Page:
Skip to comments.Movie Review: 'The World's End'
Posted on 08/24/2013 10:25:57 PM PDT by Vince Ferrer
Edgar Wright has done it again. He first gave us Shaun of the Dead, one of the most refreshing zombie movies ever made. He followed that with Hot Fuzz, a love letter to decades of Hollywood action that gets better and better with every watch. And now he rounds out his trilogy with The World's End, an absolutely inspired spin on a sci-fi subgenre that Hollywood has done many, many, many times. Of course, since this is an Edgar Wright film, it's simultaneously an ode to movies past and a completely original creation that stands on its own two feet.
As for what exactly the sci-fi subgenre is, I'd kind of rather not say since so much of the fun comes from seeing the way Wright and cowriter-star Simon Pegg take an ordinary story and slowly introduce it into an extraordinary situation. It's about a group of friends (Pegg, Nick Frost, Martin Freeman, Eddie Marsan and Paddy Considine) reuniting for the first time in decades to re-create an epic pub crawl that they tried, and failed, to complete in their youth. Their group has drifted apart over the years, but Pegg's Gary King is doing everything he can to get the band back together. The magic just isn't there anymore, though. These friendships aren't what they used to be and it's obvious to everyone but Garry, the selfish wannabe rock star who drove the group apart in the first place.
None of the others actually care about doing this pub crawl, and they're about to call it quits when something unreal happens. They start to notice the hometown they haven't been to in years has changed. No one seems to remember who they are and everyone around them is acting rather strange and increasingly suspicious. Suddenly, before the gang really wrap their heads around the situation, they're in for the fight of their lives as they try to escape the quaint British town they used to call home, all while trying to repair some badly damaged friendships in the process.
What's most impressive about The World's End is the same thing that's so impressive about Shaun of the Dead and Hot Fuzz. It's Wright's commitment to giving his characters a complete emotional journey. It's never just about the high-concept scenario. The sci-fi side of the movie never overpowers the human side, and it's that human side that strikes hardest. There's some surprising emotional weight to everything that happens - thanks in no small part to stellar performances by Pegg and Frost - and their story of fractured friendships is handled with the utmost maturity and pays off in clever, organic ways. This isn't a Hollywood movie where characters are just thin enough to each have a basic function in the grander spectacle. This is an Edgar Wright movie where the characters matter just as much as the cool action that's happening all around them.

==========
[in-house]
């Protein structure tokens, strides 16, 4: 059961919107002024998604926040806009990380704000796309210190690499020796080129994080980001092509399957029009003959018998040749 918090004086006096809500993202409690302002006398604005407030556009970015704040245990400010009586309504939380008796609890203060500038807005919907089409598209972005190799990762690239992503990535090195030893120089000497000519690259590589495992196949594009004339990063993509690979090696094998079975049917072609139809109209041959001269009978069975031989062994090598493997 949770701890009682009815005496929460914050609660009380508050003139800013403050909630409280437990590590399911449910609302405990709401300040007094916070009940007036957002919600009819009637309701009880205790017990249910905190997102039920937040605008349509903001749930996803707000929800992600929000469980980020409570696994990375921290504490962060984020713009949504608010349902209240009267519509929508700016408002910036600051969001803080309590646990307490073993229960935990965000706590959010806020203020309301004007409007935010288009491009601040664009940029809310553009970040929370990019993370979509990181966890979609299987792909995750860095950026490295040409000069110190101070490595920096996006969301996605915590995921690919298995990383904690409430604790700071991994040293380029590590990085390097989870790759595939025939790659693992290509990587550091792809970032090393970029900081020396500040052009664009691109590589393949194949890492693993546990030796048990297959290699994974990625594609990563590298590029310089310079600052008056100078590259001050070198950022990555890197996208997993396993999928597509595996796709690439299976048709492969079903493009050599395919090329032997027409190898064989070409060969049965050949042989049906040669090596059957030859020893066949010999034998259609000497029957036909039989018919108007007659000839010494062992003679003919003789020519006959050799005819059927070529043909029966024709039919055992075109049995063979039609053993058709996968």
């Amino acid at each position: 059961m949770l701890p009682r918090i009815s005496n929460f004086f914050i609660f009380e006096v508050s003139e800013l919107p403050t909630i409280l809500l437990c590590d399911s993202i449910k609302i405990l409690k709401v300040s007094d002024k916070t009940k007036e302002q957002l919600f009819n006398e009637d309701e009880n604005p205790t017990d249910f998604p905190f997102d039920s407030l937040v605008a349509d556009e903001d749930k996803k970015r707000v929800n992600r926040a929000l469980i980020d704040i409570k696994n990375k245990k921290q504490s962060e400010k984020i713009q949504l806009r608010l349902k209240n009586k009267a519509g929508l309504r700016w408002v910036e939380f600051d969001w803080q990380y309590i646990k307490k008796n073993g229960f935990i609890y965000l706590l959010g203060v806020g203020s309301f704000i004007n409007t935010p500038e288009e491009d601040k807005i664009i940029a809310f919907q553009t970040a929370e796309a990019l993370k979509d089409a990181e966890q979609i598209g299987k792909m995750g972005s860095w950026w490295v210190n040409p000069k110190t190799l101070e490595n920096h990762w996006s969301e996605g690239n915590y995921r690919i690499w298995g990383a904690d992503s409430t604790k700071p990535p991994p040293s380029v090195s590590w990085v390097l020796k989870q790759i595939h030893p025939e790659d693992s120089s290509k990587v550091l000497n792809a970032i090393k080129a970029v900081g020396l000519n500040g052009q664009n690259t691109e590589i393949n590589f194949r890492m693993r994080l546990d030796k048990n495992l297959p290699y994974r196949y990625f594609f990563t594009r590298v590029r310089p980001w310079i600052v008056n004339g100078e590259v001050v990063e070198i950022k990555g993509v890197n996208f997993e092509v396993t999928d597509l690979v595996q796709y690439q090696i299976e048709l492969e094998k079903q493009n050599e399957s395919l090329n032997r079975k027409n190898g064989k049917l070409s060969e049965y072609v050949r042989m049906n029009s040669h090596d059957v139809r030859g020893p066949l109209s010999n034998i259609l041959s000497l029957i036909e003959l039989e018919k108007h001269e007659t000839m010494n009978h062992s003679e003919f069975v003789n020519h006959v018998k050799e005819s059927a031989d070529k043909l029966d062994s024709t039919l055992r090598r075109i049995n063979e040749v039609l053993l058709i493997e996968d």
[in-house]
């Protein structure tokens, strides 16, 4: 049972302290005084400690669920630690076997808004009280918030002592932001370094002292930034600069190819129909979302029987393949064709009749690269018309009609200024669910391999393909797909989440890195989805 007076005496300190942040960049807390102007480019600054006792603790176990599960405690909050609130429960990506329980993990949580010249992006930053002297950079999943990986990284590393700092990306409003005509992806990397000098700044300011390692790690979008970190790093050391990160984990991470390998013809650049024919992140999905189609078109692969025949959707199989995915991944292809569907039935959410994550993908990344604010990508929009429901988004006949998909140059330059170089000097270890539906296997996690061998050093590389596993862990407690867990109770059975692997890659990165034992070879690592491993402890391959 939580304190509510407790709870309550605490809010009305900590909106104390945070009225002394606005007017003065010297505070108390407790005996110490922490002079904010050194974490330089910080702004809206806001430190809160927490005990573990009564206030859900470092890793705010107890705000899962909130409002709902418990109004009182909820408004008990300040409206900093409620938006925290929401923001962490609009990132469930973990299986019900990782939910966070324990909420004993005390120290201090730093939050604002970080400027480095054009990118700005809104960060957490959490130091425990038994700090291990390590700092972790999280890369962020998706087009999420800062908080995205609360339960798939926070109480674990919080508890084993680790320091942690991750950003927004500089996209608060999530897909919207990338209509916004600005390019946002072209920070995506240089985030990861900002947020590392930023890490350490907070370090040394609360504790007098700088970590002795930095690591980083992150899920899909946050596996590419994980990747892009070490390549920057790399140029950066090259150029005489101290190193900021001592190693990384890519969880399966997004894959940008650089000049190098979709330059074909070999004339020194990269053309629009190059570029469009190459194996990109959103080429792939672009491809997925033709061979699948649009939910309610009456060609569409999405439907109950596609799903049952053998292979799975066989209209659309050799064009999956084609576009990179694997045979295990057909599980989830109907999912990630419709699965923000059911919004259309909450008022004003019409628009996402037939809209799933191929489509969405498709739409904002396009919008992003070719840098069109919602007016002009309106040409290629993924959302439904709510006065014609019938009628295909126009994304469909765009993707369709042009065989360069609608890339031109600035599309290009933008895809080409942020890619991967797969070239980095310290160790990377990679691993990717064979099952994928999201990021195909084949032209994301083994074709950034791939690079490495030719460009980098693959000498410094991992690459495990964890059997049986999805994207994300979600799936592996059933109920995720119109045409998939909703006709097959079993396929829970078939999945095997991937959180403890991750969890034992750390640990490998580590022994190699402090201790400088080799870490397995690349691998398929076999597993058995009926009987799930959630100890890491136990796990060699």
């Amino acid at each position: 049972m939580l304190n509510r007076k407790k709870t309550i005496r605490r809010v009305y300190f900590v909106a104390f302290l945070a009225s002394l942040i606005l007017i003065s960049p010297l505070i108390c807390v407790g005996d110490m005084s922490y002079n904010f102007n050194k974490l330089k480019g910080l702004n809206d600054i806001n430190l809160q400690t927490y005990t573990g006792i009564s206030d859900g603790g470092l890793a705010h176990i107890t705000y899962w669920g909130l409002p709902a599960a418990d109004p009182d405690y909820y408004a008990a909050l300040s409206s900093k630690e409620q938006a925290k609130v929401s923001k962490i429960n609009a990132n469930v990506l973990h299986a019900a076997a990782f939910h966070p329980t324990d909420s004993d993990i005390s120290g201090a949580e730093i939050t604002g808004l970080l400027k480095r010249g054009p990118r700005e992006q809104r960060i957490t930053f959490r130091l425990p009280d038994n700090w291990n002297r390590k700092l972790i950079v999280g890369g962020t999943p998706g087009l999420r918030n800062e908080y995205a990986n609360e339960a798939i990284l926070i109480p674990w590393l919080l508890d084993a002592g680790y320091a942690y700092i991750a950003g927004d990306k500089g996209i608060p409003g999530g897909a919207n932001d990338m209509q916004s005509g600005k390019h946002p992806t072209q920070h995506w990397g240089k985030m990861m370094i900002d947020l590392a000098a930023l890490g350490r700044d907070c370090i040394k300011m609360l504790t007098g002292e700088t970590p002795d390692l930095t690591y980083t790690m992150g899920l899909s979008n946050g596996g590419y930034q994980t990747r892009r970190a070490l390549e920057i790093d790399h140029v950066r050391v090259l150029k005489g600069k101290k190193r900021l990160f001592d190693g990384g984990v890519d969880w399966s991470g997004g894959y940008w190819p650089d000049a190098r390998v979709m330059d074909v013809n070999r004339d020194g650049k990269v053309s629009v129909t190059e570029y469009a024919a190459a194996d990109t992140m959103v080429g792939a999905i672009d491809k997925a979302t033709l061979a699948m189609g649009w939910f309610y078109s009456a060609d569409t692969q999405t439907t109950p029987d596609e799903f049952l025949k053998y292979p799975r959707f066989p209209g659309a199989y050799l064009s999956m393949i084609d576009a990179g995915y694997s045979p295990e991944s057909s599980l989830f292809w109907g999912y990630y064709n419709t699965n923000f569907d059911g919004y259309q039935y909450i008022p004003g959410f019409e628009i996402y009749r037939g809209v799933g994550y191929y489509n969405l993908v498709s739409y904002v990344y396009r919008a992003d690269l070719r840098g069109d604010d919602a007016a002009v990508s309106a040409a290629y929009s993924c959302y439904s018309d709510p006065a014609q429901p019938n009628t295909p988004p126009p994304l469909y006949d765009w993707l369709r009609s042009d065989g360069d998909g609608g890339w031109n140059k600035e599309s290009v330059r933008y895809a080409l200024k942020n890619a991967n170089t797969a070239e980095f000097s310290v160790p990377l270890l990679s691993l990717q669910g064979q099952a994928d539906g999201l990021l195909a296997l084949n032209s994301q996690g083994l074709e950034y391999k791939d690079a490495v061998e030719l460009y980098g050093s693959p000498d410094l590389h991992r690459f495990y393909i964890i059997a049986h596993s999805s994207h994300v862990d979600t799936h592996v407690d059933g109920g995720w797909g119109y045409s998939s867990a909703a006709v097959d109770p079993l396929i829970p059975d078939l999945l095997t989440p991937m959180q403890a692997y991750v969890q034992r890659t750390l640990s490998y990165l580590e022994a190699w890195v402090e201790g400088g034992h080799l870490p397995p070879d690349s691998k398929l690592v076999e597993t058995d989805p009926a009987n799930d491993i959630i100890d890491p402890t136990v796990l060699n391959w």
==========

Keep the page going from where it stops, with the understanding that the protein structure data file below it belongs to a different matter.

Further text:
And as for that action, it's all derived from a plot that's just brilliant and wholly original. Again, there's no need to spoil anything, but this is the type of story that feels like it could be newly discovered side chapter in The Hitchhikers Guide to the Galaxy. It shares Douglas Adams' same brand of bemused, cosmic humor where everything has its weird, unexpected purpose, and it uses a small story and average people to explore bigger ideas about the entire human race. It's rather brilliant and makes for a wildly entertaining, original, surprising and heartwarming sci-fi story that's bound to become as meaningful to its respective genre as Shaun of the Dead is to the zombie genre.
'The World's End' Review: Edgar Wright and Simon Pegg Brilliantly Tap Their 'Shaun of the Dead' Magic One More Time
I saw this tonight, and it was good. Unlike almost everything coming out of Hollywood, which worships youth and arrested development to the point of actors butchering themselves in surgeries, this film actually doesn't worship youth. In fact, it finds immaturity immature. Acting your age is considered "cool," and trying to relive the past is pointless.
Simon Peg and Nick Frost do a very good job with their characters, and have switched their usual roles. Nick Frost is usually the immature one, but he plays a convincing adult. Simon Peg, usually the adult, plays a very convincing man who can't grow up. This is the best acting I have seen out of both of them.
I thought this was on at then movies - ended up seeing This is the End with Seth Rogan - what a bunch of nonsense. Sounds like I really missed out - Pegg and Frost are clever and their characters and relationships always have heart!
If you go into this movie expecting the characters from either Shaun of the Dead or Hot Fuzz, you're not going to get it. What you do get are two different, but very appropriate performances for the material.
Reviewers are calling this a "trilogy." I am not sure about that, but what it definitely is not, is a rehash sequel, where the the film is cranked out according to the previous movie's successful formula. If it is a trilogy, it is the capstone. They can't go back and make another Shaun of the Dead or Hot Fuzz after this. They can go on to different things, but this is definitely an end. And even if you loved the other films, this will satisfy you.
Great review. Will be on Netflix next month.
I’m really happy to hear the good reviews emerging. I just love the heck out of these guys, and the movies they make together. They’re fun, relaxed goofy buddy movies. They remind me of an “everyman” British Hope/Crosby duo.
Oh yeah......used to watch that in my younger years. spooky ass music he played.